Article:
Sunday, 9 May 2010

Part Two: The Offer

there has been some confusion regarding the exact nature of my employment. The various remixes and mashup often overstate my authority, my place in the hierarchy, and my importance in the drug scene generally. So, in this confessional spirit, let me just clear things up a little before I go on.

I worked for De Benoit Ministry of Commerce, pharmacy division, not the other way around. They picked me up a few years after the revolution: the Magic Bus thing had foundered, the vehicle itself left rusting in a field near Levin, with the bodies of Eliot and Jude decomposing, unburied, beside it. Far from being the heroic defeat often portrayed, our final encounter with the Nomad gang was a fractious, humiliating rout, with Katy, Tanya, Buzz and Me just making it out before they opened fire. I still remember the last time I saw Eliot’s face, compassionate and understanding but resolute in his own determination to do the right thing. Fucking idiot.

The year after that I did my best to make a living as a political radical, but you know? I just didn’t have it in me. All the answers I had seemed to lead on to more difficult questions, every attempt at promoting liberty seemed to inhibit freedom a little more somehow. So complicated! You pull a lever, you gotta press a button. You press the button, you gotta turn the winch. You turn the winch and by the tinkling tunes of Metzger you got no time to relax, kick off have a bit fun cos you gotta be somewhere else yanking on another lever. In the end, I had to admit that I didn’t have any answers and the grass and pills and trips were making it impossible for me to think anything through anyway.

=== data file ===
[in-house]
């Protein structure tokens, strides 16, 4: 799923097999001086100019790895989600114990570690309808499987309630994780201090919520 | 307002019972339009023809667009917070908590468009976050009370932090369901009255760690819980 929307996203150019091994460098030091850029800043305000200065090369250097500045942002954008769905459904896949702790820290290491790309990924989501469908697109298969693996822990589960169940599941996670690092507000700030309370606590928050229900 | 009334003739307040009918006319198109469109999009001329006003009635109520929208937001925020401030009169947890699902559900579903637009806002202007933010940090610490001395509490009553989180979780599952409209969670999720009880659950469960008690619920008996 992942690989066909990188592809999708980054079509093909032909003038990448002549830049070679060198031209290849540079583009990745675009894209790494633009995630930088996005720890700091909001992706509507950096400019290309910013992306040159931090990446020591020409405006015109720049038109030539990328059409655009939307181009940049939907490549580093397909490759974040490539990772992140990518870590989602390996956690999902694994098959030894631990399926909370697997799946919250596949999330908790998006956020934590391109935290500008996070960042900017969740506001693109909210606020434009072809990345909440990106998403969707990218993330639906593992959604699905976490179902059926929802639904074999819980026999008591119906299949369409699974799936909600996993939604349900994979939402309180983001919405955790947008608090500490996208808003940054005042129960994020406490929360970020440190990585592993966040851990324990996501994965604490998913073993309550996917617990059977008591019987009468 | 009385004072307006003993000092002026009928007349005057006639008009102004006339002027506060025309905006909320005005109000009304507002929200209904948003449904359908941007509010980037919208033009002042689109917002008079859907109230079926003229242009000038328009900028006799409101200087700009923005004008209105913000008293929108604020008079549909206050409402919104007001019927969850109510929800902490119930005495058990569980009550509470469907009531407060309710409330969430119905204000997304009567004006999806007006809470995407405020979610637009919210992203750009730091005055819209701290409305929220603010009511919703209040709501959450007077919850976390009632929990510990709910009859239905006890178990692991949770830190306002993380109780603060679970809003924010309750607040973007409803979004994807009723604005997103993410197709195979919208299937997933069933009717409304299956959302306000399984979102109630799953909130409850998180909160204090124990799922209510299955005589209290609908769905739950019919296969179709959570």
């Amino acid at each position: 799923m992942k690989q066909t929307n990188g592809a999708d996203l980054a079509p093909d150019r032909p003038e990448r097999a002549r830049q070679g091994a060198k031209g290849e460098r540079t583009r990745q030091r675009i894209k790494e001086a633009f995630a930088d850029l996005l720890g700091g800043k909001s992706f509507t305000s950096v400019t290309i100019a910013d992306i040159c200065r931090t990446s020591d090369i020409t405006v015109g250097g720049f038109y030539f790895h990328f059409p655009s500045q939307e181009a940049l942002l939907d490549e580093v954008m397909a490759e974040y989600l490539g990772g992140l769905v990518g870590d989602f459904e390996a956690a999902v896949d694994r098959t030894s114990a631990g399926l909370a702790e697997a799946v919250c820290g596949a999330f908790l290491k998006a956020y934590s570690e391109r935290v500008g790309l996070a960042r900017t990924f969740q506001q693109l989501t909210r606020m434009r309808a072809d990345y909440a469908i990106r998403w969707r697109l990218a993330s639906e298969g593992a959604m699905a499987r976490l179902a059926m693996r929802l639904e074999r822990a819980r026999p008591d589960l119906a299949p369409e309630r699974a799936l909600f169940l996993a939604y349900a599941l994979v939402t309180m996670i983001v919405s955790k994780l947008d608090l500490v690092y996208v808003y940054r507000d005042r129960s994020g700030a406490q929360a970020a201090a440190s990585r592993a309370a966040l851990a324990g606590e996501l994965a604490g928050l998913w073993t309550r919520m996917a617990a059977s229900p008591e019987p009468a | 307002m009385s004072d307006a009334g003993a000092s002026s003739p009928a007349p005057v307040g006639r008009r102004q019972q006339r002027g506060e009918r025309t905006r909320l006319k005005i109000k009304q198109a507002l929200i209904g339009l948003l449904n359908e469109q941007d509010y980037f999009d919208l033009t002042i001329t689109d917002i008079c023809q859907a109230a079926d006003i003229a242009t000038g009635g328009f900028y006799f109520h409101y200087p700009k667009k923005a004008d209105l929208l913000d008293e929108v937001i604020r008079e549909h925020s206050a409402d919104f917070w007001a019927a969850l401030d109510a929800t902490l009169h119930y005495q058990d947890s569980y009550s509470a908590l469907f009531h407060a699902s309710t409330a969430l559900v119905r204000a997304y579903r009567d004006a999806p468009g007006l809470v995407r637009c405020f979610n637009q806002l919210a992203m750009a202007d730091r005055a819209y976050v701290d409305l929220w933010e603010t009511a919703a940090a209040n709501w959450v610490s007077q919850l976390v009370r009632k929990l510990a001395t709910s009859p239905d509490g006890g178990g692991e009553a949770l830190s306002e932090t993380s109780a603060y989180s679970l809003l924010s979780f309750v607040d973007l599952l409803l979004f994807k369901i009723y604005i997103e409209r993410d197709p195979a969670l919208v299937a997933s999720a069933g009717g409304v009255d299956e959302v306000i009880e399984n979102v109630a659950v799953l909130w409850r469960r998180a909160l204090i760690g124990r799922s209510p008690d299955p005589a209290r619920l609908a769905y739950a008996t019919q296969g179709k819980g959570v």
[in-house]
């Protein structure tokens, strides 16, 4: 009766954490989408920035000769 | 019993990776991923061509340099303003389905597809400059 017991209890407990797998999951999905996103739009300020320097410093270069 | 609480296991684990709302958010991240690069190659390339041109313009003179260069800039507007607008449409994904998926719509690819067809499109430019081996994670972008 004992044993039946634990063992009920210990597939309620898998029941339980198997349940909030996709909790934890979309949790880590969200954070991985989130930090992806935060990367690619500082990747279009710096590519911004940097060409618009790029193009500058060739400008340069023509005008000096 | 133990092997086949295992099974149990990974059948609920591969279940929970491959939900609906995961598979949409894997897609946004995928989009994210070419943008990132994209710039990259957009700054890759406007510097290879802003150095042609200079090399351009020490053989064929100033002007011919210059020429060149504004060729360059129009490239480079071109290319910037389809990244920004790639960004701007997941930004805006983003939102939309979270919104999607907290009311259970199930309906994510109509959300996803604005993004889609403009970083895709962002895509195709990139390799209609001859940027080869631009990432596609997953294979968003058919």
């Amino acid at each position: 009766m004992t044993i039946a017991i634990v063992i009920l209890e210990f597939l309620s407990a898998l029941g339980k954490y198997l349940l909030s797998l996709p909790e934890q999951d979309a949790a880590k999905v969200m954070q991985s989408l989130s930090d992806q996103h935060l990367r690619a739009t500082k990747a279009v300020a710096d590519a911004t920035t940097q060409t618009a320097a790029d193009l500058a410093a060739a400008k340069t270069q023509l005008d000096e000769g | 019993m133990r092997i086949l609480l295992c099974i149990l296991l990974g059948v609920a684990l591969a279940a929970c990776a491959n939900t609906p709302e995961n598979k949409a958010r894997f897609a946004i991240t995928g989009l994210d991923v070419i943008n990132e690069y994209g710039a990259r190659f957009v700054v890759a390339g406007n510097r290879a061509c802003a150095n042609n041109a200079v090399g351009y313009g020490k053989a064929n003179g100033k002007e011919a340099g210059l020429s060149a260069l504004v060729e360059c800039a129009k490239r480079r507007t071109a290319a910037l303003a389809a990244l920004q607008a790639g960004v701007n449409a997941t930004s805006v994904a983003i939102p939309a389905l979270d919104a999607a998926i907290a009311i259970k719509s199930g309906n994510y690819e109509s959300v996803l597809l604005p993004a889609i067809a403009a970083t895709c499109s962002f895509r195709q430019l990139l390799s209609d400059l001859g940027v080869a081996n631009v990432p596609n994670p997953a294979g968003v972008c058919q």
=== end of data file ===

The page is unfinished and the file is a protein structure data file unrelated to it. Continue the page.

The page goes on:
Fortunately, DeBenoit came to the rescue. In the lolly scramble following the revolution they’d picked up Commerce, which gave them warrants over product licensing in New Zealand, and they were soon making lots of money in kick-backs and payola. Their main business, however, was consumer pharmaceuticals, their origins being a prohibition-era Ecstasy factory in Belgium. Having had considerable difficulty with health and commerce licensing before the revolution they had been buying up these interests with a will, though I believe that UNUM had acquired the NZ Health Department license before it was taken over, in a hostile action that proved to be the death of Buzz, by Nestles...

Anway, De Benoit was looking around for a front man, and I, it seemed, fit the bill. They paid for me to go to University in Wellington (important for my credibility to get that student market share) and picked up my contract full-time when I graduated with a degree in applied psycho-pharmacology and a post-graduate Diploma in Hallucinogenic Tuition, or a Dip Trip as it was known. I went to work in the licensing division, testing new product for the New Zealand market.